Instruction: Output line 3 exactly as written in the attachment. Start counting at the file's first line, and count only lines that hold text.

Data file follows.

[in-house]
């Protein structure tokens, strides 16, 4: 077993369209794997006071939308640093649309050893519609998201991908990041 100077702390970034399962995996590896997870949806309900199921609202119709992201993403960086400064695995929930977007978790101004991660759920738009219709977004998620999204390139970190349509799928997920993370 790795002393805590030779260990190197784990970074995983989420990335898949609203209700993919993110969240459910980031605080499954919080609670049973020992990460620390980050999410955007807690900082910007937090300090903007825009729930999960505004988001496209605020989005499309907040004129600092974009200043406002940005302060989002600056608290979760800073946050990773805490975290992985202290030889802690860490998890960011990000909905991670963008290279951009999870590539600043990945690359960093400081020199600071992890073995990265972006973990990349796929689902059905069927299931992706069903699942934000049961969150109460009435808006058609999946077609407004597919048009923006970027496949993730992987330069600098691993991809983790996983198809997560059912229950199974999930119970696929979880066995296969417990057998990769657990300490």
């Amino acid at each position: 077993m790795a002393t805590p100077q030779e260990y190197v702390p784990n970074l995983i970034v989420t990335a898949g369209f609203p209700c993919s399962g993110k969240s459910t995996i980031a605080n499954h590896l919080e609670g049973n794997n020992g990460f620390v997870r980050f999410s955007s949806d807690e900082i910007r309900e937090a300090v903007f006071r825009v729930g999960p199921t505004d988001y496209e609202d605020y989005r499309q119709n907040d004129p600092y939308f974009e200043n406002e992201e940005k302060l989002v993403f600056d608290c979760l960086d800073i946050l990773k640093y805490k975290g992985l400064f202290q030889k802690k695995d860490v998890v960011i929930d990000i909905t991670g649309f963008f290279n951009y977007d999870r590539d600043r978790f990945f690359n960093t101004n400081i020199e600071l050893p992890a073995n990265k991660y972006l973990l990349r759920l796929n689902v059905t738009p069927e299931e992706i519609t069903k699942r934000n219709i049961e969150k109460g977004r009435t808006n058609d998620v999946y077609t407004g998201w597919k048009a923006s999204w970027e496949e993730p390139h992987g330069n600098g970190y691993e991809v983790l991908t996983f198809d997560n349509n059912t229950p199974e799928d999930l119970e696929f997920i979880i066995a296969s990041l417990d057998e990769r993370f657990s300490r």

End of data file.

């Amino acid at each position: 077993m790795a002393t805590p100077q030779e260990y190197v702390p784990n970074l995983i970034v989420t990335a898949g369209f609203p209700c993919s399962g993110k969240s459910t995996i980031a605080n499954h590896l919080e609670g049973n794997n020992g990460f620390v997870r980050f999410s955007s949806d807690e900082i910007r309900e937090a300090v903007f006071r825009v729930g999960p199921t505004d988001y496209e609202d605020y989005r499309q119709n907040d004129p600092y939308f974009e200043n406002e992201e940005k302060l989002v993403f600056d608290c979760l960086d800073i946050l990773k640093y805490k975290g992985l400064f202290q030889k802690k695995d860490v998890v960011i929930d990000i909905t991670g649309f963008f290279n951009y977007d999870r590539d600043r978790f990945f690359n960093t101004n400081i020199e600071l050893p992890a073995n990265k991660y972006l973990l990349r759920l796929n689902v059905t738009p069927e299931e992706i519609t069903k699942r934000n219709i049961e969150k109460g977004r009435t808006n058609d998620v999946y077609t407004g998201w597919k048009a923006s999204w970027e496949e993730p390139h992987g330069n600098g970190y691993e991809v983790l991908t996983f198809d997560n349509n059912t229950p199974e799928d999930l119970e696929f997920i979880i066995a296969s990041l417990d057998e990769r993370f657990s300490r």